Carothers said that house churches are vital to the Christian church in China because religious education is forbidden to anyone under the age of 18. But house churches operate beyond state regulation. “China is playing the long game into basic crushing the faith going forward.”

China is also playing on nationalism as well as communist ideology as a source of power for the party. “Love of country” is used to appeal to the masses, and the legal churches are increasingly being used as “a tool of state power.” Clergy unwilling to do this are accused of “subverting state power.” He agreed with Lin that religious persecution is now being extended to Hong Kong. Religious institutions and religious education in Hong Kong are increasingly being forced into situations in which loyalty to the communist government is required of them.

With respect to trans-national persecution, Carothers said that universities in America are being used for spying, and Chinese at American universities report their fear at being reported to the Chinese embassy if they openly discuss the persecution going on in China.

Successful Tools in Countering Religious Persecution

Enos asked “what have we gotten right” in addressing religious persecution in China, and what we should do now. Lin said that we should keep “sanctions in our toolbox.” This includes the imposition of both visa and economic sanctions on both individuals and companies involved in persecution (in this case, religious persecution). Both the International Religious Freedom Act (IFRA) of 1998 and the Global Magnitsky Act give tools for sanctions. She was encouraged to see both the Trump and Biden administrations act positively on this. Sanctions have had some positive result, she said, including some release from detention. Sanctions should also be targeted, she said, toward provinces where there has been more persecution.

Fu said that America is right to formally make religious freedom an objective in its foreign policy and national security policy, rather than having it at the bottom of foreign diplomacy, engaged on a case by case basis and perhaps privately with problem governments. He said secret police papers from China shows that Xi Jinping regards religious freedom as a “national security threat, a threat to their regime.” Fu did say that Chinese generals should be sanctioned for sending a Chinese transport plane to Cambodia to pick up Uyghur refugees to be deported to China. He also said the Xi Jinping himself should be sanctioned for engineering genocide. Additionally, the Christian Chinese refugees on Jeju Island in South Korea should be given asylum in the United States. Fu said the according to the Washington Post and the New York Times, no Chinese refugee of any religion has been resettled in the United States in the last fiscal year.

A questioner asked about the Chinese mobile app WeChat. He said that there are a billion people who use it worldwide, and it is used for religious persecution “both inside and outside of the country.” Lin said she believes that a very important thing is supporting the Chinese diaspora community that needs to communicate inside China. Regarding technological surveillance in general, Fu said that one of the largest house churches in Beijing was shut down for refusing to place a camera in the pulpit to allow facial recognition monitoring of the congregants. Carothers said that a concern is also the use of Chinese surveillance technology the world over. There are encrypted apps, but these are not available in China. Enos said that China and Russia are “two of the worst digital authoritarians in the world.”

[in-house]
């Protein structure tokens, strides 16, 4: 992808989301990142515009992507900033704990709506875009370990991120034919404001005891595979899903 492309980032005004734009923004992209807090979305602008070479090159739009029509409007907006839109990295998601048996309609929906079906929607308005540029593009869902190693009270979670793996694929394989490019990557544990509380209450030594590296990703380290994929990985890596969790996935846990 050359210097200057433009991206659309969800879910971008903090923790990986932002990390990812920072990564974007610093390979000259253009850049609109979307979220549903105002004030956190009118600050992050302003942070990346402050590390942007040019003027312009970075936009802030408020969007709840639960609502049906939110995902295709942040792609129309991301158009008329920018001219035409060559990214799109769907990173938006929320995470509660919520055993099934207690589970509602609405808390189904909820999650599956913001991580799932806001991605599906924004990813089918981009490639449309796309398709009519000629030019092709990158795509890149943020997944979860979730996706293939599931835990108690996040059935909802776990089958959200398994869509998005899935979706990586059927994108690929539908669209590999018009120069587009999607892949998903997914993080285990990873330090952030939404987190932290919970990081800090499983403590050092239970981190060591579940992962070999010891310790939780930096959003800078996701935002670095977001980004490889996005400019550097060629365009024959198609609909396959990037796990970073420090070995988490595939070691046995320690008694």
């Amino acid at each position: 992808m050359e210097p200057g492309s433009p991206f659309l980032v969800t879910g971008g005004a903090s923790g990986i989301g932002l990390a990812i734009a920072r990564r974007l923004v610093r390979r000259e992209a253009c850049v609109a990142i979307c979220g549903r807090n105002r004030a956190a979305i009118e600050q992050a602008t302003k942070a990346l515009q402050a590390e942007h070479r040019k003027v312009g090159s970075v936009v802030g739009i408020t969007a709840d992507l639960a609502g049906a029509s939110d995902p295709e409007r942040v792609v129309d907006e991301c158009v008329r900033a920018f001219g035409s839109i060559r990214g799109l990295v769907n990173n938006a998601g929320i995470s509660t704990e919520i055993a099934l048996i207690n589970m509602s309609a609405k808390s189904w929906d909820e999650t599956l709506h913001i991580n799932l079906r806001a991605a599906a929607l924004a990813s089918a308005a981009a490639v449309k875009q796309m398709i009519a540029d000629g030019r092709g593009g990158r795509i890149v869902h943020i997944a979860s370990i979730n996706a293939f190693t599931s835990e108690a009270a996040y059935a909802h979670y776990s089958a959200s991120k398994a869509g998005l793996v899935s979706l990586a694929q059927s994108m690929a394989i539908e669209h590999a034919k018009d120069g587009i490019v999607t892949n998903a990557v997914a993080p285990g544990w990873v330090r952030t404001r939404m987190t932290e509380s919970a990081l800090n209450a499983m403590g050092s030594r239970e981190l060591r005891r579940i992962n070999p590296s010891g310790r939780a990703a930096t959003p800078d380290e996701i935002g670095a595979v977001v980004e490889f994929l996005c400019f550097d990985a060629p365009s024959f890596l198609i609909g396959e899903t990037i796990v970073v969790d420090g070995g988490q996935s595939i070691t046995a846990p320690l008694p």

Another questioner asked how America and the world can respond to the Chinese accusation that America is interfering in China’s internal affairs. Fu said we need to emphasize universal human rights. He said the impending relaxation of tariffs on China is sending a very “wrong signal” to the CCP. Fu also called WeChat “public spying ware, period.” He related his own experience on posting information about a summer camp in China, resulting in a friend who went to China being interrogated, with his American passport being confiscated. Carothers said the American consumption of goods made with Chinese forced labor, or American businesses being ex-patriated to China makes China’s abuses America’s internal affairs. Lin said that religious freedom should not be a “silo issue” with China but should be included in engaging China along with trade and national security. She also emphasized the need for multilateral coalitions in confronting Chinese oppression.

The current Chinese regime is indeed a strong enemy. It seems so strong, fortified by its technological surveillance, as to be invincible. But the Soviet Union and its empire likewise seemed to be beyond human capacity to overcome. Technology in the twentieth century was not what it is today, but all things ultimately belong to God, and he turns them to his purposes. Our duty as Christians remains to help our brothers and sisters in Christ in China, and indeed, those not of the household of faith, who are made in the image of God, and deserve our help when they suffer so greatly. It is not for us to see the roadmap of how God will work the great injustices in China to the good, but only to love God and neighbor and act accordingly.

  1. Comment by David Gingrich on August 6, 2022 at 7:19 am

    “Turkel sees “the most vulnerable groups” today as “the Christians and the Uyghur Muslims.”

    I would argue that the most persecuted are the Falun Gong. Anyway, everyone who doesn’t toe the CCP line is in danger.

    Praying for 100 million Christian brothers and sisters living under that evil regime.